Counsel for SEB argued that the central objective of 35 U.S.C. § 271(b) is to separate bad actors from those engaging in innocent business activities. SEB argued that, although the Federal Circuit couched its decision in terms of “deliberate indifference,” the argument presented to the jury was effectively one of willful blindness, and the jury was instructed to find liability if Global-Tech actively and knowingly aided and abetted infringement.

Several questions from the Justices inquired into whether the Court should adopt the same knowledge requirement for inducement under § 271(b) that is used in the context of contributory infringement under 35 U.S.C. § 271(c). Both sides appeared to agree that the sections have different objectives and different requirements for knowledge of the patent. Counsel for Global-Tech argued that inducement has an even higher standard than contributory infringement for knowledge and intent, while counsel for SEB urged that inducement should not require that the defendant have actual knowledge of the patent when there is other indicia establishing culpable conduct.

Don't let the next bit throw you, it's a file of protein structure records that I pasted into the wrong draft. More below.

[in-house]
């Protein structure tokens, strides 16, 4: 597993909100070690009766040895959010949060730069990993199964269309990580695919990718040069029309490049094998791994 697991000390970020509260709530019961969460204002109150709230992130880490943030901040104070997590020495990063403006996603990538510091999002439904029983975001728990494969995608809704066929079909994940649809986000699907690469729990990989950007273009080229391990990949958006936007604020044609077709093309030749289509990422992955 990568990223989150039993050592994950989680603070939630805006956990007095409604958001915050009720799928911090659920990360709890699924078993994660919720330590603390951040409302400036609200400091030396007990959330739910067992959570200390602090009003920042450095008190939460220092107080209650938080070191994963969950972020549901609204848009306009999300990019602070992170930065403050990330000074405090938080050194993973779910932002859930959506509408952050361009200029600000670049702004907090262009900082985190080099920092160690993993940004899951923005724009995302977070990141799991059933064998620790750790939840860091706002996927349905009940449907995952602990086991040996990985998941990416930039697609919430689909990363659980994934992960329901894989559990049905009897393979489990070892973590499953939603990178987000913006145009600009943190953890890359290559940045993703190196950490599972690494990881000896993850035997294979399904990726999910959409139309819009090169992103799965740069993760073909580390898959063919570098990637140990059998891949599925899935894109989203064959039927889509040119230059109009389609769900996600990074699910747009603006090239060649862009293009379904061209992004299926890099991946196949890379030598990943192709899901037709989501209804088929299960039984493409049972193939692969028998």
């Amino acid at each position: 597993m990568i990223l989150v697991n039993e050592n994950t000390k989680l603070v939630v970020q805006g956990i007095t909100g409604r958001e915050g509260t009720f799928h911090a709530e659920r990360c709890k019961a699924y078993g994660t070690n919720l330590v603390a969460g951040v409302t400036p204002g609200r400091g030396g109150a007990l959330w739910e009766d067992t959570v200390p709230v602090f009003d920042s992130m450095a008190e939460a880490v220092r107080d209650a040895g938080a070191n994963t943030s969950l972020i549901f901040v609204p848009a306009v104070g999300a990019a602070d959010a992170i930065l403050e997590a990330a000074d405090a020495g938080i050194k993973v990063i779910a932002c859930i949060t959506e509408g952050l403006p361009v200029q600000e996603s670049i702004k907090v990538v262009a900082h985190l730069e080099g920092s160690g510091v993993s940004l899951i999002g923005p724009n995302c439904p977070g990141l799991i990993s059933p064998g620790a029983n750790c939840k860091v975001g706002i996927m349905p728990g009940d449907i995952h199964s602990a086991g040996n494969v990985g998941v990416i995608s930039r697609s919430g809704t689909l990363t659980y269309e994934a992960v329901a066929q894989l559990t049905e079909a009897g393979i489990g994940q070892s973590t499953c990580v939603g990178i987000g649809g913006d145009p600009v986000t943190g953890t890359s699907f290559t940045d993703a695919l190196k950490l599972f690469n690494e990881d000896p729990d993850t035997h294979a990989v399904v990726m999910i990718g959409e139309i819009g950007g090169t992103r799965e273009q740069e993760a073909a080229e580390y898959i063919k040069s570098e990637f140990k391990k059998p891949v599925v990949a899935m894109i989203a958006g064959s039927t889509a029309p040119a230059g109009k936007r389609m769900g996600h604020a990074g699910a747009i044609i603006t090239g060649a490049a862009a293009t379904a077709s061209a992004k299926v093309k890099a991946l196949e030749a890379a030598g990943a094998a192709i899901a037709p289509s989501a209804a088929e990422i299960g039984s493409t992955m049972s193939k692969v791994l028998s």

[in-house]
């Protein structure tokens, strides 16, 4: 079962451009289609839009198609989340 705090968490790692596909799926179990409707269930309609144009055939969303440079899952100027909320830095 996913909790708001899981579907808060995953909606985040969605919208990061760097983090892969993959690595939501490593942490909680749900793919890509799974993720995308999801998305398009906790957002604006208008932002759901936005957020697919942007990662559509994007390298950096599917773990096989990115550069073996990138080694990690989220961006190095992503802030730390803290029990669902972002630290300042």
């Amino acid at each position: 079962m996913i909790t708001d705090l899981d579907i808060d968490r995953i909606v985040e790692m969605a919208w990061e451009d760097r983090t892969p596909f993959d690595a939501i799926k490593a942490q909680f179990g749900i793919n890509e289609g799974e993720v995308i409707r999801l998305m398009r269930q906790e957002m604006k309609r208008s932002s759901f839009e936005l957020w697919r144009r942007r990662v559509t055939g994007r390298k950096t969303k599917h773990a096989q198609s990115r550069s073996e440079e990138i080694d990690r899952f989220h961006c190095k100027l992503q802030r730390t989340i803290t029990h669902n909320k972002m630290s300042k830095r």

Justice Breyer expressed concern that a constructive knowledge standard not based on willful blindness could introduce uncertainty and have far-reaching consequences, as there is almost always some risk of patent infringement when a company brings a product to market. Justice Kennedy likewise appeared concerned that creating a “duty to inquire” could impose a heavy burden on businesses, especially those supplying staple goods or raw materials used in many different products.